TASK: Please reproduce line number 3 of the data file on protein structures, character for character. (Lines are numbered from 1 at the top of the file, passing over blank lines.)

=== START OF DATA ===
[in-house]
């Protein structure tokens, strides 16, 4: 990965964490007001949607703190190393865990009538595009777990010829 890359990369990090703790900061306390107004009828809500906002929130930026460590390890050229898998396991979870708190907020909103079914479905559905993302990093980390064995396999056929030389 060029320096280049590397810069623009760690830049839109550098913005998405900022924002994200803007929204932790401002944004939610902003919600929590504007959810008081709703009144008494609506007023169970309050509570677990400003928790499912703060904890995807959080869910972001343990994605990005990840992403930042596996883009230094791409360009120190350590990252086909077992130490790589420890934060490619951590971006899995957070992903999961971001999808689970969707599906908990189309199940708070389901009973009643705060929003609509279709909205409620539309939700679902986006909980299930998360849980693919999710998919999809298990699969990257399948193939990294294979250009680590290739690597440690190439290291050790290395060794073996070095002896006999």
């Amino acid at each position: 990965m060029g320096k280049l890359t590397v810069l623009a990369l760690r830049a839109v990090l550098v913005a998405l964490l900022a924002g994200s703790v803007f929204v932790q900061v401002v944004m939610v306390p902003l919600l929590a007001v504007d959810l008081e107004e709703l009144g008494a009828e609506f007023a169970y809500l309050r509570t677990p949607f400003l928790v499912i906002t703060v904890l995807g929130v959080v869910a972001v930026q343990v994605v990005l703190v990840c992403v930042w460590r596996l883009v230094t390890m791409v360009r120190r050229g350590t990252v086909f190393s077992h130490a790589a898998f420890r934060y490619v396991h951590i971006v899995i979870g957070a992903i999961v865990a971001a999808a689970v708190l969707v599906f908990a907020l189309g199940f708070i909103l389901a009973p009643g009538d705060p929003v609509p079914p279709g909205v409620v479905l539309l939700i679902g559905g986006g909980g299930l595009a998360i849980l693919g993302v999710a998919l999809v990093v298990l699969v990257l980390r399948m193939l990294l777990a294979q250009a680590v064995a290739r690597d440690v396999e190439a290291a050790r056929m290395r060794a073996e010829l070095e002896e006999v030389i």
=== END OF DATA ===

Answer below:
């Amino acid at each position: 990965m060029g320096k280049l890359t590397v810069l623009a990369l760690r830049a839109v990090l550098v913005a998405l964490l900022a924002g994200s703790v803007f929204v932790q900061v401002v944004m939610v306390p902003l919600l929590a007001v504007d959810l008081e107004e709703l009144g008494a009828e609506f007023a169970y809500l309050r509570t677990p949607f400003l928790v499912i906002t703060v904890l995807g929130v959080v869910a972001v930026q343990v994605v990005l703190v990840c992403v930042w460590r596996l883009v230094t390890m791409v360009r120190r050229g350590t990252v086909f190393s077992h130490a790589a898998f420890r934060y490619v396991h951590i971006v899995i979870g957070a992903i999961v865990a971001a999808a689970v708190l969707v599906f908990a907020l189309g199940f708070i909103l389901a009973p009643g009538d705060p929003v609509p079914p279709g909205v409620v479905l539309l939700i679902g559905g986006g909980g299930l595009a998360i849980l693919g993302v999710a998919l999809v990093v298990l699969v990257l980390r399948m193939l990294l777990a294979q250009a680590v064995a290739r690597d440690v396999e190439a290291a050790r056929m290395r060794a073996e010829l070095e002896e006999v030389i």